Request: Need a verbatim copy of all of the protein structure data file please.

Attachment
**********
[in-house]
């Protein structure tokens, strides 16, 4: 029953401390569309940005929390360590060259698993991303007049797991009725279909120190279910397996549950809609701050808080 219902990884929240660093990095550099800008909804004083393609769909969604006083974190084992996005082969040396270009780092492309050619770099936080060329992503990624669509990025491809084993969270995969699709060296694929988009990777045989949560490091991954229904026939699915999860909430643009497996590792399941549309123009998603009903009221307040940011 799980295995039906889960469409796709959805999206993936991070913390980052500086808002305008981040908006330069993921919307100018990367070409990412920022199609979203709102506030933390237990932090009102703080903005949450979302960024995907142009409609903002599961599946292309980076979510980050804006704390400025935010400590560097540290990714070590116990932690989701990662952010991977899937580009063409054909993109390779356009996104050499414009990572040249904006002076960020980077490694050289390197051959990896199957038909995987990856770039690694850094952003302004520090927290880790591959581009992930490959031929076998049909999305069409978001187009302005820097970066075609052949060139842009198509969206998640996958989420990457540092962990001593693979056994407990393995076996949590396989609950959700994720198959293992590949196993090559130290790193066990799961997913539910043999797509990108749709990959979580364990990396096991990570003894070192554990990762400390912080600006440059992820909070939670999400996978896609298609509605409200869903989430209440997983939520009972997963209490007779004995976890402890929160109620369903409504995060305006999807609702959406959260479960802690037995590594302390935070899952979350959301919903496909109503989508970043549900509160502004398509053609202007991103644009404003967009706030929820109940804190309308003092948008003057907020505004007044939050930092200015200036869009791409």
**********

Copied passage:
[in-house]
């Protein structure tokens, strides 16, 4: 029953401390569309940005929390360590060259698993991303007049797991009725279909120190279910397996549950809609701050808080 219902990884929240660093990095550099800008909804004083393609769909969604006083974190084992996005082969040396270009780092492309050619770099936080060329992503990624669509990025491809084993969270995969699709060296694929988009990777045989949560490091991954229904026939699915999860909430643009497996590792399941549309123009998603009903009221307040940011 799980295995039906889960469409796709959805999206993936991070913390980052500086808002305008981040908006330069993921919307100018990367070409990412920022199609979203709102506030933390237990932090009102703080903005949450979302960024995907142009409609903002599961599946292309980076979510980050804006704390400025935010400590560097540290990714070590116990932690989701990662952010991977899937580009063409054909993109390779356009996104050499414009990572040249904006002076960020980077490694050289390197051959990896199957038909995987990856770039690694850094952003302004520090927290880790591959581009992930490959031929076998049909999305069409978001187009302005820097970066075609052949060139842009198509969206998640996958989420990457540092962990001593693979056994407990393995076996949590396989609950959700994720198959293992590949196993090559130290790193066990799961997913539910043999797509990108749709990959979580364990990396096991990570003894070192554990990762400390912080600006440059992820909070939670999400996978896609298609509605409200869903989430209440997983939520009972997963209490007779004995976890402890929160109620369903409504995060305006999807609702959406959260479960802690037995590594302390935070899952979350959301919903496909109503989508970043549900509160502004398509053609202007991103644009404003967009706030929820109940804190309308003092948008003057907020505004007044939050930092200015200036869009791409």